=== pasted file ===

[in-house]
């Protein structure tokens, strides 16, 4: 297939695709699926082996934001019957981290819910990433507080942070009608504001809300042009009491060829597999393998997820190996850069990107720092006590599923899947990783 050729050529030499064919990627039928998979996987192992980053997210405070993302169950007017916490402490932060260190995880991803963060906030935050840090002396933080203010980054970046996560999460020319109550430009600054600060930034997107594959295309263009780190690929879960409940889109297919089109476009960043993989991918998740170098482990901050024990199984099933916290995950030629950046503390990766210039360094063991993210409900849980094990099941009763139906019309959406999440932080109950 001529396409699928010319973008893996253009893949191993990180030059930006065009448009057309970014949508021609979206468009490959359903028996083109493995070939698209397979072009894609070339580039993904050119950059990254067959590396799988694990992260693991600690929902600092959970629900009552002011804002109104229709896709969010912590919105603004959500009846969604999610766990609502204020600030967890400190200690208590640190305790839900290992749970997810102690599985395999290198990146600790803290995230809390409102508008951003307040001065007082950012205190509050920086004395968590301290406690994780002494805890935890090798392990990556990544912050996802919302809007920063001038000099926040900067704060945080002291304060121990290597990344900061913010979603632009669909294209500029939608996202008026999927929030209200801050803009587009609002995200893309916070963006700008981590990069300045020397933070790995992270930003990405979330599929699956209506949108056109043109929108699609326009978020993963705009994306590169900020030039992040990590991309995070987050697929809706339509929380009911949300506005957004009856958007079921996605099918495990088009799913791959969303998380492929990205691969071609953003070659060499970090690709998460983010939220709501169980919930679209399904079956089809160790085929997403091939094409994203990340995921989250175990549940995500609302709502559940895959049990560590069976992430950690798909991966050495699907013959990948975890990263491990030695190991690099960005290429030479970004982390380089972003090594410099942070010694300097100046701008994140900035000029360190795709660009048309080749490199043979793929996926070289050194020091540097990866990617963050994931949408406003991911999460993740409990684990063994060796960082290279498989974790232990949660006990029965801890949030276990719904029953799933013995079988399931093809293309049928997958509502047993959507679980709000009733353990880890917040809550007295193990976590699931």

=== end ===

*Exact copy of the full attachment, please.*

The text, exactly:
[in-house]
């Protein structure tokens, strides 16, 4: 297939695709699926082996934001019957981290819910990433507080942070009608504001809300042009009491060829597999393998997820190996850069990107720092006590599923899947990783 050729050529030499064919990627039928998979996987192992980053997210405070993302169950007017916490402490932060260190995880991803963060906030935050840090002396933080203010980054970046996560999460020319109550430009600054600060930034997107594959295309263009780190690929879960409940889109297919089109476009960043993989991918998740170098482990901050024990199984099933916290995950030629950046503390990766210039360094063991993210409900849980094990099941009763139906019309959406999440932080109950 001529396409699928010319973008893996253009893949191993990180030059930006065009448009057309970014949508021609979206468009490959359903028996083109493995070939698209397979072009894609070339580039993904050119950059990254067959590396799988694990992260693991600690929902600092959970629900009552002011804002109104229709896709969010912590919105603004959500009846969604999610766990609502204020600030967890400190200690208590640190305790839900290992749970997810102690599985395999290198990146600790803290995230809390409102508008951003307040001065007082950012205190509050920086004395968590301290406690994780002494805890935890090798392990990556990544912050996802919302809007920063001038000099926040900067704060945080002291304060121990290597990344900061913010979603632009669909294209500029939608996202008026999927929030209200801050803009587009609002995200893309916070963006700008981590990069300045020397933070790995992270930003990405979330599929699956209506949108056109043109929108699609326009978020993963705009994306590169900020030039992040990590991309995070987050697929809706339509929380009911949300506005957004009856958007079921996605099918495990088009799913791959969303998380492929990205691969071609953003070659060499970090690709998460983010939220709501169980919930679209399904079956089809160790085929997403091939094409994203990340995921989250175990549940995500609302709502559940895959049990560590069976992430950690798909991966050495699907013959990948975890990263491990030695190991690099960005290429030479970004982390380089972003090594410099942070010694300097100046701008994140900035000029360190795709660009048309080749490199043979793929996926070289050194020091540097990866990617963050994931949408406003991911999460993740409990684990063994060796960082290279498989974790232990949660006990029965801890949030276990719904029953799933013995079988399931093809293309049928997958509502047993959507679980709000009733353990880890917040809550007295193990976590699931």